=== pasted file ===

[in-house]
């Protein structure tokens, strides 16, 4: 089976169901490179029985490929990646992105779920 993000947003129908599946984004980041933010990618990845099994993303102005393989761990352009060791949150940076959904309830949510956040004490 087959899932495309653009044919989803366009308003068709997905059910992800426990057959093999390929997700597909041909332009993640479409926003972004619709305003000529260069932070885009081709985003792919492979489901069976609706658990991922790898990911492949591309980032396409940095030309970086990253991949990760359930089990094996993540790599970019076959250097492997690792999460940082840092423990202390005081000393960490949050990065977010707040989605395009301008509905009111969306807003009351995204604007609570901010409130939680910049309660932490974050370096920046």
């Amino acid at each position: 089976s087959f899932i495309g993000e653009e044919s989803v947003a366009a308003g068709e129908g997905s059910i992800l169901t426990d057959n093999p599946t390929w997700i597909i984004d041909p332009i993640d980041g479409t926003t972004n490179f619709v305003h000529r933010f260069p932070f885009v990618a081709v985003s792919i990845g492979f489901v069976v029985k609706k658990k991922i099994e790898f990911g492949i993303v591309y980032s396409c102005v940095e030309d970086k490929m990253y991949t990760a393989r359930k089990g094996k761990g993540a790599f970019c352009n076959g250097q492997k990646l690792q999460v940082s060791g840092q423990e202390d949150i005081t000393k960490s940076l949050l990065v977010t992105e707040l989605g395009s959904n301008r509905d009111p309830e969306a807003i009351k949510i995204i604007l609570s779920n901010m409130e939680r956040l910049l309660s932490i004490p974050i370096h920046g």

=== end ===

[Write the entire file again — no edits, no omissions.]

[in-house]
């Protein structure tokens, strides 16, 4: 089976169901490179029985490929990646992105779920 993000947003129908599946984004980041933010990618990845099994993303102005393989761990352009060791949150940076959904309830949510956040004490 087959899932495309653009044919989803366009308003068709997905059910992800426990057959093999390929997700597909041909332009993640479409926003972004619709305003000529260069932070885009081709985003792919492979489901069976609706658990991922790898990911492949591309980032396409940095030309970086990253991949990760359930089990094996993540790599970019076959250097492997690792999460940082840092423990202390005081000393960490949050990065977010707040989605395009301008509905009111969306807003009351995204604007609570901010409130939680910049309660932490974050370096920046």
């Amino acid at each position: 089976s087959f899932i495309g993000e653009e044919s989803v947003a366009a308003g068709e129908g997905s059910i992800l169901t426990d057959n093999p599946t390929w997700i597909i984004d041909p332009i993640d980041g479409t926003t972004n490179f619709v305003h000529r933010f260069p932070f885009v990618a081709v985003s792919i990845g492979f489901v069976v029985k609706k658990k991922i099994e790898f990911g492949i993303v591309y980032s396409c102005v940095e030309d970086k490929m990253y991949t990760a393989r359930k089990g094996k761990g993540a790599f970019c352009n076959g250097q492997k990646l690792q999460v940082s060791g840092q423990e202390d949150i005081t000393k960490s940076l949050l990065v977010t992105e707040l989605g395009s959904n301008r509905d009111p309830e969306a807003i009351k949510i995204i604007l609570s779920n901010m409130e939680r956040l910049l309660s932490i004490p974050i370096h920046g």